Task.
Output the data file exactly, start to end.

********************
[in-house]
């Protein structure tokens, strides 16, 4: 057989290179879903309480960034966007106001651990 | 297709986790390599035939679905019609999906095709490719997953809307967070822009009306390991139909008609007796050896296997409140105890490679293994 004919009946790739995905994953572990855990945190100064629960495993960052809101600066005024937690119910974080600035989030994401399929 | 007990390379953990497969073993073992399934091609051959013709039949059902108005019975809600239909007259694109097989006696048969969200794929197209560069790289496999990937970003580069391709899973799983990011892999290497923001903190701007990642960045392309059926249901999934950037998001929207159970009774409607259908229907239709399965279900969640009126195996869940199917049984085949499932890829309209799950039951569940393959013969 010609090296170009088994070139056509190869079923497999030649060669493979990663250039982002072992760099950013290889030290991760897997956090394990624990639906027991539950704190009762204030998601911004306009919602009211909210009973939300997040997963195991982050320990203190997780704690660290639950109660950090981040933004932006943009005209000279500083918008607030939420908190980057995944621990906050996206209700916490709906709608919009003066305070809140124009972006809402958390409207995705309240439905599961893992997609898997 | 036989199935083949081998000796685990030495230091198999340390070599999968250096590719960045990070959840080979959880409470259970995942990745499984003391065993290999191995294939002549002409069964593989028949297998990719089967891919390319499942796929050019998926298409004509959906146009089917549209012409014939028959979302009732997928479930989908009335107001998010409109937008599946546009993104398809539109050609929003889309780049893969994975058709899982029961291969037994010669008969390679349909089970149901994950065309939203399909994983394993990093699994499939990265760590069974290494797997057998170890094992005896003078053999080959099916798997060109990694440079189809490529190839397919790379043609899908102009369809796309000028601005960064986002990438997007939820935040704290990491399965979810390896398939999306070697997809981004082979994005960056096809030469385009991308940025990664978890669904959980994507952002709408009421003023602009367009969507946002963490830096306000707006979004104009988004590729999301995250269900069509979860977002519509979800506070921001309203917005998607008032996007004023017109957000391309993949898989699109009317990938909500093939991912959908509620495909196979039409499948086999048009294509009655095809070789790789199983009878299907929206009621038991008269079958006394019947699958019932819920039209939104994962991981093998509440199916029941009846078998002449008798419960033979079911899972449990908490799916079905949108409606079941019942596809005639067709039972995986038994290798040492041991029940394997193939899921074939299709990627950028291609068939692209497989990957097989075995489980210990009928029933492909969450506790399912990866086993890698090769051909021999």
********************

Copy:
[in-house]
């Protein structure tokens, strides 16, 4: 057989290179879903309480960034966007106001651990 | 297709986790390599035939679905019609999906095709490719997953809307967070822009009306390991139909008609007796050896296997409140105890490679293994 004919009946790739995905994953572990855990945190100064629960495993960052809101600066005024937690119910974080600035989030994401399929 | 007990390379953990497969073993073992399934091609051959013709039949059902108005019975809600239909007259694109097989006696048969969200794929197209560069790289496999990937970003580069391709899973799983990011892999290497923001903190701007990642960045392309059926249901999934950037998001929207159970009774409607259908229907239709399965279900969640009126195996869940199917049984085949499932890829309209799950039951569940393959013969 010609090296170009088994070139056509190869079923497999030649060669493979990663250039982002072992760099950013290889030290991760897997956090394990624990639906027991539950704190009762204030998601911004306009919602009211909210009973939300997040997963195991982050320990203190997780704690660290639950109660950090981040933004932006943009005209000279500083918008607030939420908190980057995944621990906050996206209700916490709906709608919009003066305070809140124009972006809402958390409207995705309240439905599961893992997609898997 | 036989199935083949081998000796685990030495230091198999340390070599999968250096590719960045990070959840080979959880409470259970995942990745499984003391065993290999191995294939002549002409069964593989028949297998990719089967891919390319499942796929050019998926298409004509959906146009089917549209012409014939028959979302009732997928479930989908009335107001998010409109937008599946546009993104398809539109050609929003889309780049893969994975058709899982029961291969037994010669008969390679349909089970149901994950065309939203399909994983394993990093699994499939990265760590069974290494797997057998170890094992005896003078053999080959099916798997060109990694440079189809490529190839397919790379043609899908102009369809796309000028601005960064986002990438997007939820935040704290990491399965979810390896398939999306070697997809981004082979994005960056096809030469385009991308940025990664978890669904959980994507952002709408009421003023602009367009969507946002963490830096306000707006979004104009988004590729999301995250269900069509979860977002519509979800506070921001309203917005998607008032996007004023017109957000391309993949898989699109009317990938909500093939991912959908509620495909196979039409499948086999048009294509009655095809070789790789199983009878299907929206009621038991008269079958006394019947699958019932819920039209939104994962991981093998509440199916029941009846078998002449008798419960033979079911899972449990908490799916079905949108409606079941019942596809005639067709039972995986038994290798040492041991029940394997193939899921074939299709990627950028291609068939692209497989990957097989075995489980210990009928029933492909969450506790399912990866086993890698090769051909021999």